| | E-Mail | | Home | | V&FT

John Adams
A Christian Against the Corruption of Christianity


Maybe you've seen the article that should go here. Send us the link Or send us the book or journal article and we'll plagiarize it like all our other pages.

Here's what it says:

  • John Adams worked to make America a nation "Under God."
  • He was critical of clergy who worked to make America a nation under them.
  • Separationists take Adams' anti-clerical remarks out of context in their effort to secularize a Christian nation.

Until you send us this article, readers of this page will have to be content with the following dialogue on America OnLine's "Separation of Church and State" Discussion Board. A defender of secular America posted a list of quotations from Adams in the hopes of convincing the unwary that Adams opposed a theistic nation "under God" and supported an atheistic nation that does not endorse or promote Christianity.

John Adams declared that America was a Christian nation which had a duty to obey the God of the Bible. This was not just his personal opinion, but was expressed in an official proclamation as President at the request of Congress.

As no truth is more clearly taught in the Volume of Inspiration, not any more fully demonstrated by the experience of all ages, than that a deep sense and a due acknowledgment of the growing providence of a Supreme Being and of the accountableness of men to Him as the searcher of hearts and righteous distributor of rewards and punishments are conducive equally to the happiness of individuals and to the well-being of communities....I have thought proper to recommend, and I hereby recommend accordingly, that Thursday, the twenty-fifth of April next, be observed throughout the United States of America as a day of solemn humiliation, fasting, and prayer; that the citizens on that day abstain, as far as may be, from their secular occupation, and devote the time to the sacred duties of religion, in public and in private; that they call to mind our numerous offenses against the most high God, confess them before Him with the sincerest penitence, implore His pardoning mercy, through the Great Mediator and Redeemer, for our past transgressions, and that through His Holy Spirit, we may be disposed and enabled to yield a more suitable obedience to His righteous requisitions in time to come; that He would interpose to arrest the progress of that impiety and licentiousness in principle and practice so offensive to Himself and so ruinous to mankind; that He would make us deeply sensible that "righteousness exalteth a nation, but sin is a reproach to any people" [Proverbs 14:34].

Everything about this official Presidential proclamation shows that the "separation of church and state" (that is, the separation of Christianity and State) is a myth. Adams shows that he believed that the government should endorse and promote public observance of Trinitarian Christianity. No denominational favoritism is evident here.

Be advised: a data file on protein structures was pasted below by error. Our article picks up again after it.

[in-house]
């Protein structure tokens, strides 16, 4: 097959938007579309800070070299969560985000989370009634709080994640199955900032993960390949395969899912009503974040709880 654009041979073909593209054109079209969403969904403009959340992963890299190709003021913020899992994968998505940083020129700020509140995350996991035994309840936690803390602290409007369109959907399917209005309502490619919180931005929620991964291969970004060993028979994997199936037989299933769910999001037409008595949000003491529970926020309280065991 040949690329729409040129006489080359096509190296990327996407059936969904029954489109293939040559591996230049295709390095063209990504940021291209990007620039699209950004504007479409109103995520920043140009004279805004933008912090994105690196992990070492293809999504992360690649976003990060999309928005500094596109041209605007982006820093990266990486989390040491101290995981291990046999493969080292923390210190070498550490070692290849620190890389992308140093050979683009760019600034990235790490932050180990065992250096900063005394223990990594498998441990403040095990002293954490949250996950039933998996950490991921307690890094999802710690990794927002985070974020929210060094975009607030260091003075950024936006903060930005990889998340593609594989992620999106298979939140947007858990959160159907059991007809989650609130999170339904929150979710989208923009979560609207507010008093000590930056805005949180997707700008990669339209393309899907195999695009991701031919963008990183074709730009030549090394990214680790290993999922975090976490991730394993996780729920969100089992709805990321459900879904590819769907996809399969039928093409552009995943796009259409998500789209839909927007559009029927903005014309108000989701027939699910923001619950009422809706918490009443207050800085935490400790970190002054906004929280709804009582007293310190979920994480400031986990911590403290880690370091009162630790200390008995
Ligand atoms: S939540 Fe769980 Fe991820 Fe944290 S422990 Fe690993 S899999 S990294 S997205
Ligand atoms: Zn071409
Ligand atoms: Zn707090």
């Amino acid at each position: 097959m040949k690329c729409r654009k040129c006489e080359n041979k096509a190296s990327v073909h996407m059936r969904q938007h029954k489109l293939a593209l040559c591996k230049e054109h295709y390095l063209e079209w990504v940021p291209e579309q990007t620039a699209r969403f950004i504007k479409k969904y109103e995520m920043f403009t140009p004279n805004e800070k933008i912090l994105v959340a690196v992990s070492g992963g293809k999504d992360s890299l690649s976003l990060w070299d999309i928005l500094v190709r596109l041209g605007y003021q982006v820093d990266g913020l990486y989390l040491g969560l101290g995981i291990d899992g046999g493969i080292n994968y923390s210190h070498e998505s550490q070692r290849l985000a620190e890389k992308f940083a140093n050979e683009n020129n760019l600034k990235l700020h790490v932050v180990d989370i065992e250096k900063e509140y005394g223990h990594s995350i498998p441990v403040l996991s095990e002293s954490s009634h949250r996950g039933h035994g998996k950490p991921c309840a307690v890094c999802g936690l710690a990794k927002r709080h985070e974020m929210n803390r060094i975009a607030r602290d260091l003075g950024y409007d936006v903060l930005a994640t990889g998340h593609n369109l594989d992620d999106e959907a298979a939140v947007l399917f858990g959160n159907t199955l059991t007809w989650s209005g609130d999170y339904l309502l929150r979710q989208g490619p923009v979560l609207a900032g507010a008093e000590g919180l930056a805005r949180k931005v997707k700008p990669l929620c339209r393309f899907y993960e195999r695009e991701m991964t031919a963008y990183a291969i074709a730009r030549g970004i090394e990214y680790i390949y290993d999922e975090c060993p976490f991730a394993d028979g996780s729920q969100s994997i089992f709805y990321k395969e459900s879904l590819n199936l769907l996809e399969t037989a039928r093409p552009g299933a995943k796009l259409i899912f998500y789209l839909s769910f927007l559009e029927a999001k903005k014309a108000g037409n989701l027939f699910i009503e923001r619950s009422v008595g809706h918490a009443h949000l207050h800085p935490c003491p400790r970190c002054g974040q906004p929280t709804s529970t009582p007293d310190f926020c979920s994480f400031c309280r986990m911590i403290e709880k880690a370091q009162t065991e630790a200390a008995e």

In article <19990730142437.01163.00001050@ng-xc1.aol.com>, hypatiasm@aol.com (Hypatia SM) gives us a list of quotations which he hopes will make us believe that Adams and the Signers of the Constitution believed that Christianity should be kept private and that the government should remove public acknowledgement of our duties to God:

>"The divinity of Jesus is made a convenient cover for absurdity.  Nowhere
> in the Gospels do we find a precept for Creeds, Confessions, Oaths,
> Doctrines, and whole carloads of other foolish trumpery that we find in
> Christianity."
>                       [John Adams]

The first thing to note is that Adams lived to be 91, and most of these quotes come from late in Adams' life, when he seems to have become a bit cranky. He was angry at the clergy (and not without good reason), and questioned many of their doctrines. Even a staunch Theocrat can admit that sometimes "the divinity of Jesus is made a convenient cover for absurdity." That doesn't mean Adams didn't believe the doctrine when he clearly proclaimed its truth as President. Even if Adams didn't believe it, he obviously did not believe that a President who did believe it could not publicly endorse or promote obedience to the revealed will of that Triune God, and therefore Adams didn't believe what the ACLU preaches. And even if Adams believed that Presidents should not lead the nation in Trinitarian prayer, and merely capitulated to pressure from Congress and the American People, it is that very pressure which identifies the Original Intent of the Framers and shows that the ACLU's "wall of separation" is a myth.

>"The question before the human race is, whether the God of nature
> shall govern the world by his own laws, or whether priests and kings
> shall rule it by fictitious miracles?"

>                       [John Adams]

I join Adams in voting for God. So did the rest of the Founding Fathers.

>"As I understand the Christian religion, it was, and is, a revelation.
> But how has it happened that millions of fables, tales, legends, have been
> blended with both Jewish and Christian revelation that have made them the
> most bloody religion that ever existed?"
>         [John Adams, letter to F.A. Van der Kamp, Dec. 27, 1816]

Adams is criticizing the clergy and those who would make converts by the power of the civil government. I agree with Adams as against clergy. Adams also believed children should be taught the Ten Commandments. I also agree with Adams on this.

>"I almost shudder at the thought of alluding to the most fatal example of
> the abuses of grief which the history of mankind has preserved--the Cross.
> Consider what calamities that engine of grief has produced!"
>                [John Adams, letter to Thomas Jefferson]

A little more context would enable us to discern what this means and what it doesn't mean. Adams said that

The general principles on which the fathers achieved independence were . . . the general principles of Christianity. . . . Now I will avow, that I then believed, and now believe, that those general Principles of Christianity, are as eternal and immutable, as the Existence and Attributes of God; and that those Principles of Liberty, are as unalterable as human Nature and our terrestrial, mundane System.